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A Rebuttal to Powell's Speech to the U.N.
By RAHUL MAHAJAN
Rahul Mahajan was the Green Party's 2002 candidate for Governor in Texas and is a member of the Nowar Collective, the National Board of Peace Action, and the National Committee of the National Network to End the War against Iraq. He earned a doctorate in Physics from the University of Texas at Austin and is author of The New Crusade: America's War on Terrorism (Apr. 2002, Monthly Review Press) and the forthcoming The U.S. War on Iraq: Myths, Facts, and Lies.
Outlook, Feb. 6, 2003
"If one believes everything Colin Powell said to the Security Council yesterday, one's first response ought to be that there's no reason to fight a war, since U.S. surveillance capabilities are so awesome that Iraq's weapons of mass destruction (W.M.D.) can easily be found. And one's first question should be why has the United States for over two months withheld this apparently so damaging evidence from those weapons inspectors, who could have verified conjectures and destroyed W.M.D. stocks and production facilities. If indeed the evidence presented is of the character claimed by Powell, then the United States has chosen to sabotage U.N. Security Council Resolution 1441, clause 10 of which 'Requests all Member States to give full support to U.N.M.O.V.I.C. and the I.A.E.A. in the discharge of their mandates, including by providing any information related to prohibited programmes.' "
"Given the history of U.S. government use of disinformation to drum up support for war, from relatively subtle measures like doctoring satellite photos to convince the Saudi government that Iraq was massing troops for an invasion of Saudi Arabia in 1990 to incredibly crude ones like the continuing claims by officials from George W. Bush on down that Iraq 'expelled' weapons inspectors in 1998 (as covered in the press at the time, the inspectors were withdrawn at the behest of the United States), a skeptic need not actually accept any of the evidence as presented."
"[M]issing from the entire presentation was any serious talk about a threat posed by Iraq, either to the United States or even to any country in the region. Mere possession of W.M.D., even if established, is not exactly evidence of aggressive intent. And in fact Iraq has been the recipient of aggression frequently since the Gulf War (bombings by the U.S. and U.K., periodic invasions in the north by Turkey, virtual Kuwaiti annexation of Iraqi land in the south), but has not itself seriously threatened any. The evidence about Iraq's intent to attack seems to run something like this - Saddam 'gassed his own people' in 1988, therefore there is an imminent threat that he will attack us in 2003. The imminent threat is not, however, so severe as to keep us from having a full year of warmongering and bellicose rhetoric before we actually attack."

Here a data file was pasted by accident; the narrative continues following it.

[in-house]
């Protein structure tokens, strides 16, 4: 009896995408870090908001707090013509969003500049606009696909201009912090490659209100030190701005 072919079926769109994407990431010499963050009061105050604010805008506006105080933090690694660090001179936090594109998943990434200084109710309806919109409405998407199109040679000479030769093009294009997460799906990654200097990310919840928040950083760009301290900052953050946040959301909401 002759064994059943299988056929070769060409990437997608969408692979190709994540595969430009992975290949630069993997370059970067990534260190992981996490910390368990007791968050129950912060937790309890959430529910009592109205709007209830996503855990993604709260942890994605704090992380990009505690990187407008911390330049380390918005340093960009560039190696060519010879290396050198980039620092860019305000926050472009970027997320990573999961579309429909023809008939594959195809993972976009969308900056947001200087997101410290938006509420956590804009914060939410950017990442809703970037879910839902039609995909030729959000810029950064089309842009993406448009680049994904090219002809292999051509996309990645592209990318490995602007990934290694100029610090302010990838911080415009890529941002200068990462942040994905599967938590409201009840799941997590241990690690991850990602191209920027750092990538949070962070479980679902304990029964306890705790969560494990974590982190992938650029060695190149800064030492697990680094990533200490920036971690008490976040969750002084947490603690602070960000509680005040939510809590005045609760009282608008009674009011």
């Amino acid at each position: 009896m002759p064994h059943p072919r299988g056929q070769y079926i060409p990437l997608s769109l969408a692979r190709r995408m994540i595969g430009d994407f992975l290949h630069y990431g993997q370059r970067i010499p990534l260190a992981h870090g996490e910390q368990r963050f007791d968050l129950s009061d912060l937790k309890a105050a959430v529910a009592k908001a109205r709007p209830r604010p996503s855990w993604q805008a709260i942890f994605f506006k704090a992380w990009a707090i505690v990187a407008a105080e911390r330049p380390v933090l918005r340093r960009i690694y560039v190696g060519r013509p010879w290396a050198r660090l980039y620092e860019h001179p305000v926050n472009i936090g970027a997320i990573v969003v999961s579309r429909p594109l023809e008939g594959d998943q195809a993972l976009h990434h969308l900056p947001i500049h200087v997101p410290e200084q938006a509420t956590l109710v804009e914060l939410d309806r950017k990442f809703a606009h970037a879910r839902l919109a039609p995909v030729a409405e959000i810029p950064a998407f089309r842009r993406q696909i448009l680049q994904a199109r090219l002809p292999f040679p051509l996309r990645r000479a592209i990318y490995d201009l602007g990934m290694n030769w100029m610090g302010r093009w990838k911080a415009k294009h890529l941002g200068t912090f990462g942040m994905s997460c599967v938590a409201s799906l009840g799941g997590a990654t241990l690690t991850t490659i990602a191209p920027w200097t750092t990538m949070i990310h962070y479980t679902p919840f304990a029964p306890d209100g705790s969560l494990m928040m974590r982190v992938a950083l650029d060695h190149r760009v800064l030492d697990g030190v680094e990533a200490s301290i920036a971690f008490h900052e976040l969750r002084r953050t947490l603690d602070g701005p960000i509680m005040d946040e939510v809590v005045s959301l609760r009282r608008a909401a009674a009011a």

"This conveniently ignores the central fact about Hussein's record of aggression. Without exception, his worse crimes were committed with full U.S. support, both material and diplomatic. The war on Iran, the massacre of Kurds in the Anfal campaign of the late 1980's, even the bloody suppression in 1991 of the 'Iraqi intifada' all involved explicit measures of support from the United States - providing military intelligence, approving export of chemical and biological agents, providing 'agricultural' credits, disarming rebels, and much more. The invasion of Kuwait was done in the deliberately fostered belief that the United States would not mind. Without U.S. support, Hussein knows well that he can only be a threat to his internal political enemies."
"Powell did not deal with these facts, but essentially admitted the lack of any evidence of a real Iraqi threat when he fell back on the 'pre-emption' argument - 'should we take the risk that he will not someday use these weapons at a time and a place and in a manner of his choosing, at a time when the world is in a much weaker position to respond?' Of course, in the absence of concrete evidence, any country can make this argument against any other, which is why 'pre-emption' is clearly not consistent with international law. If Iraq is not cooperating fully with inspections right now, it's important to understand why. The first round of weapons inspections started to fall apart in 1998 for one reason - the United States refused to commit to lifting the sanctions once Iraq was disarmed. This refusal was an abrogation of its own commitment under U.N.S.C.R. 687."
"So Iraq is in the bizarre position of being called on to disarm while being attacked by another country, and then being reviled by the 'international community' for partial compliance."